The federal government’s war on healthcare fraud is going high-tech with the opening of a $3.6 million command center. The Centers for Medicare and Medicaid Services (CMS) pays $750 billion each year to more than 1.5 million healthcare providers, and healthcare fraud is estimated to cost taxpayers more than $60 billion annually (see Health Law Gives Medicare Fraud Fighters New Weapons). The government’s new anti-fraud computer system aims to adapt tools used by credit card companies to detect suspicious purchases. Peter Budetti, who oversees anti-fraud efforts at CMS, gives his insight on the new command center:
The new Command Center is bringing together Medicare and Medicaid officials, as well as law enforcement partners from the HHS Office of the Inspector General, the Federal Bureau of Investigation, and CMS’s anti-fraud investigators. The Command Center will gather experts from all different areas – clinicians, data analysts, fraud investigators, and policy experts – into the same room to build and improve our sophisticated new predictive analytics that spot fraud, and to then move quickly on a lead, once potential fraud is identified. The technology also allows us to connect with field offices to track down leads in real time.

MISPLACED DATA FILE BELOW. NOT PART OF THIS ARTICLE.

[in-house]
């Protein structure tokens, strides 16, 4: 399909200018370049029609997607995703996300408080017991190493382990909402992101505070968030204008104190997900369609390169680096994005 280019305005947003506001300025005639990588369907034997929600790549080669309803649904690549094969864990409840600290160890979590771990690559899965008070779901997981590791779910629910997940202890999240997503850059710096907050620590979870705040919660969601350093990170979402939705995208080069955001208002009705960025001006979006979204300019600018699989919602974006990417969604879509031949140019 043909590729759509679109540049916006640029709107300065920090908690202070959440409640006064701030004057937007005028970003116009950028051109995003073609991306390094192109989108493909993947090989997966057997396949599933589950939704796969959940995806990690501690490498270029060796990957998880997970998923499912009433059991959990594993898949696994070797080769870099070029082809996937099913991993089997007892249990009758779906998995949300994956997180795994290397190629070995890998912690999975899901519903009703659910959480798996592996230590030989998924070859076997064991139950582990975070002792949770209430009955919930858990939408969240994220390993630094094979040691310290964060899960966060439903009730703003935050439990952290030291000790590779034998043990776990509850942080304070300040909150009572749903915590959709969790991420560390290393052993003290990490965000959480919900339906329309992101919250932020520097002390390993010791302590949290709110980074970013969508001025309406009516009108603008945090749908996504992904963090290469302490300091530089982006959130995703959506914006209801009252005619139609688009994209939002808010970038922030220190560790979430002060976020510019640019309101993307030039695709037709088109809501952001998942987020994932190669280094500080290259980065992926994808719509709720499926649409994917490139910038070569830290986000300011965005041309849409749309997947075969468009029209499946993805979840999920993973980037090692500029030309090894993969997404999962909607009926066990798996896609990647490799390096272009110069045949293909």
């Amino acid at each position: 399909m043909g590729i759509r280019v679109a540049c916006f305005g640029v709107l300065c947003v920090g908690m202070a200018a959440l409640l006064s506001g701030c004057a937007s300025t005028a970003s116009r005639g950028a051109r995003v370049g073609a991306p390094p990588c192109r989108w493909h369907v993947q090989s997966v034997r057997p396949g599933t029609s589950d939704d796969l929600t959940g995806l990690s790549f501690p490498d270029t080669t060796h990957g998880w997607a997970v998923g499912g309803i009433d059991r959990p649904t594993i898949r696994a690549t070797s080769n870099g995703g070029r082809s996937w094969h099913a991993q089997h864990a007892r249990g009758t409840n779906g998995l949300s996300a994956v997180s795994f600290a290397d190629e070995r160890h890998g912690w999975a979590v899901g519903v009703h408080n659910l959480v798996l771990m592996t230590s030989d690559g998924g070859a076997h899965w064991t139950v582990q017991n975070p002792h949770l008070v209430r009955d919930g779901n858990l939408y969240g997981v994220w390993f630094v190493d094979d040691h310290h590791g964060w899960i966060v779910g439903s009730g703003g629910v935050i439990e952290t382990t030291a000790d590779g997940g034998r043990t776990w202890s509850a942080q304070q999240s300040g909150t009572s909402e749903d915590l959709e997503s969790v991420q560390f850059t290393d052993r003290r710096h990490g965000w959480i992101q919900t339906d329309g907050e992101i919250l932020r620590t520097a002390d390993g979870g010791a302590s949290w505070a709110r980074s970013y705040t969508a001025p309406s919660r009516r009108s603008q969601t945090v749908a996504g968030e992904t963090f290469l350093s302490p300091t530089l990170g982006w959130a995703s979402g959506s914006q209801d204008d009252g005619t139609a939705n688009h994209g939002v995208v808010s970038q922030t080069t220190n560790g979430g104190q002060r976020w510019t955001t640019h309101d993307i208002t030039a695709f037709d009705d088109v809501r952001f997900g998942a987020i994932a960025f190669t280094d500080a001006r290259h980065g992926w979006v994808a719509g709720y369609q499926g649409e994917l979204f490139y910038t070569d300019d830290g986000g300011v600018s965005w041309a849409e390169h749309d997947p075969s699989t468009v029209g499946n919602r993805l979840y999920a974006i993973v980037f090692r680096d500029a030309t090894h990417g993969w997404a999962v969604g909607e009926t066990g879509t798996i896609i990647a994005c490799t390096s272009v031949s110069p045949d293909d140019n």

The result is that investigations that used to take days and weeks can now be done in a matter of hours. And this new technology can help detect and prevent potential problems and payments. That can mean millions of taxpayer dollars staying out of the hands of fraudsters.
At the end of next month, CMS is expected to report to Congress the number of new scams detected by the anti-fraud computer system. In the meantime, CMS is already seeing results. The government has recovered over $4 billion in fraudulent payments this year, which is a record number.
So now is a good time for healthcare providers to conduct their self audits and to review their systems; the enforcement mechanisms are only getting more powerful and sophisticated.